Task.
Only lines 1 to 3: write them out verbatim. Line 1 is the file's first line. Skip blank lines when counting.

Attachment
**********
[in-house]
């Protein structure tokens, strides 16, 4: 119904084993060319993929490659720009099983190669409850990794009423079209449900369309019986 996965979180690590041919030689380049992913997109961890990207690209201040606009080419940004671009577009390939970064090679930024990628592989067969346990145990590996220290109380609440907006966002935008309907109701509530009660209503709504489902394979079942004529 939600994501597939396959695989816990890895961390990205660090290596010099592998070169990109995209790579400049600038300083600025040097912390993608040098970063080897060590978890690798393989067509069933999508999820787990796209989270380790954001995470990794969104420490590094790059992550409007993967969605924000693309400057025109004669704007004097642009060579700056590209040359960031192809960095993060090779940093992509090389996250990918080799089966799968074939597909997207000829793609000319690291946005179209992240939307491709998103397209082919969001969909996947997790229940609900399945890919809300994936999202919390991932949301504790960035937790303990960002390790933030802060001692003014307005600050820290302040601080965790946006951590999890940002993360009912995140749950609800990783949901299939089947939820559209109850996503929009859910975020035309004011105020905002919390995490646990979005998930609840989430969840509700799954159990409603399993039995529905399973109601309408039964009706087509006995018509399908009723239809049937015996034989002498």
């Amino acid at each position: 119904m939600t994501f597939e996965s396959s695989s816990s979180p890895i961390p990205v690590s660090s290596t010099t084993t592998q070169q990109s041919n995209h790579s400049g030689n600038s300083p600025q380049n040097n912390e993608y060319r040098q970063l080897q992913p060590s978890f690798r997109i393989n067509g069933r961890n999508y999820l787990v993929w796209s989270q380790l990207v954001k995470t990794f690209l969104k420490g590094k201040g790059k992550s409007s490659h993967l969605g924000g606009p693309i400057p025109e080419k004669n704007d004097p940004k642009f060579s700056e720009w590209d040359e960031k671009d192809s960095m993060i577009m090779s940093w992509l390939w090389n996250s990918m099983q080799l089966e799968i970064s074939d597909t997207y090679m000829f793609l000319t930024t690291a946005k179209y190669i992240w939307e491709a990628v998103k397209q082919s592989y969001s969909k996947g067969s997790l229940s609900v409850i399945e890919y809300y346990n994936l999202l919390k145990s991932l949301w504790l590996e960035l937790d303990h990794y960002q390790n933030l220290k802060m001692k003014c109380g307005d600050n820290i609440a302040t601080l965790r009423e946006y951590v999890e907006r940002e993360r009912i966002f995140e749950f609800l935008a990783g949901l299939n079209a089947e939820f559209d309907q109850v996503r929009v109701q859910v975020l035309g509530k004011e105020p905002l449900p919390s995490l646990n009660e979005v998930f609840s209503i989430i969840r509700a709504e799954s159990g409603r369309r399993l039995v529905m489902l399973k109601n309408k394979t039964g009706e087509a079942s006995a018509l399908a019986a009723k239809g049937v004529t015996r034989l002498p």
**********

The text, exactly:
[in-house]
């Protein structure tokens, strides 16, 4: 119904084993060319993929490659720009099983190669409850990794009423079209449900369309019986 996965979180690590041919030689380049992913997109961890990207690209201040606009080419940004671009577009390939970064090679930024990628592989067969346990145990590996220290109380609440907006966002935008309907109701509530009660209503709504489902394979079942004529 939600994501597939396959695989816990890895961390990205660090290596010099592998070169990109995209790579400049600038300083600025040097912390993608040098970063080897060590978890690798393989067509069933999508999820787990796209989270380790954001995470990794969104420490590094790059992550409007993967969605924000693309400057025109004669704007004097642009060579700056590209040359960031192809960095993060090779940093992509090389996250990918080799089966799968074939597909997207000829793609000319690291946005179209992240939307491709998103397209082919969001969909996947997790229940609900399945890919809300994936999202919390991932949301504790960035937790303990960002390790933030802060001692003014307005600050820290302040601080965790946006951590999890940002993360009912995140749950609800990783949901299939089947939820559209109850996503929009859910975020035309004011105020905002919390995490646990979005998930609840989430969840509700799954159990409603399993039995529905399973109601309408039964009706087509006995018509399908009723239809049937015996034989002498």
């Amino acid at each position: 119904m939600t994501f597939e996965s396959s695989s816990s979180p890895i961390p990205v690590s660090s290596t010099t084993t592998q070169q990109s041919n995209h790579s400049g030689n600038s300083p600025q380049n040097n912390e993608y060319r040098q970063l080897q992913p060590s978890f690798r997109i393989n067509g069933r961890n999508y999820l787990v993929w796209s989270q380790l990207v954001k995470t990794f690209l969104k420490g590094k201040g790059k992550s409007s490659h993967l969605g924000g606009p693309i400057p025109e080419k004669n704007d004097p940004k642009f060579s700056e720009w590209d040359e960031k671009d192809s960095m993060i577009m090779s940093w992509l390939w090389n996250s990918m099983q080799l089966e799968i970064s074939d597909t997207y090679m000829f793609l000319t930024t690291a946005k179209y190669i992240w939307e491709a990628v998103k397209q082919s592989y969001s969909k996947g067969s997790l229940s609900v409850i399945e890919y809300y346990n994936l999202l919390k145990s991932l949301w504790l590996e960035l937790d303990h990794y960002q390790n933030l220290k802060m001692k003014c109380g307005d600050n820290i609440a302040t601080l965790r009423e946006y951590v999890e907006r940002e993360r009912i966002f995140e749950f609800l935008a990783g949901l299939n079209a089947e939820f559209d309907q109850v996503r929009v109701q859910v975020l035309g509530k004011e105020p905002l449900p919390s995490l646990n009660e979005v998930f609840s209503i989430i969840r509700a709504e799954s159990g409603r369309r399993l039995v529905m489902l399973k109601n309408k394979t039964g009706e087509a079942s006995a018509l399908a019986a009723k239809g049937v004529t015996r034989l002498p």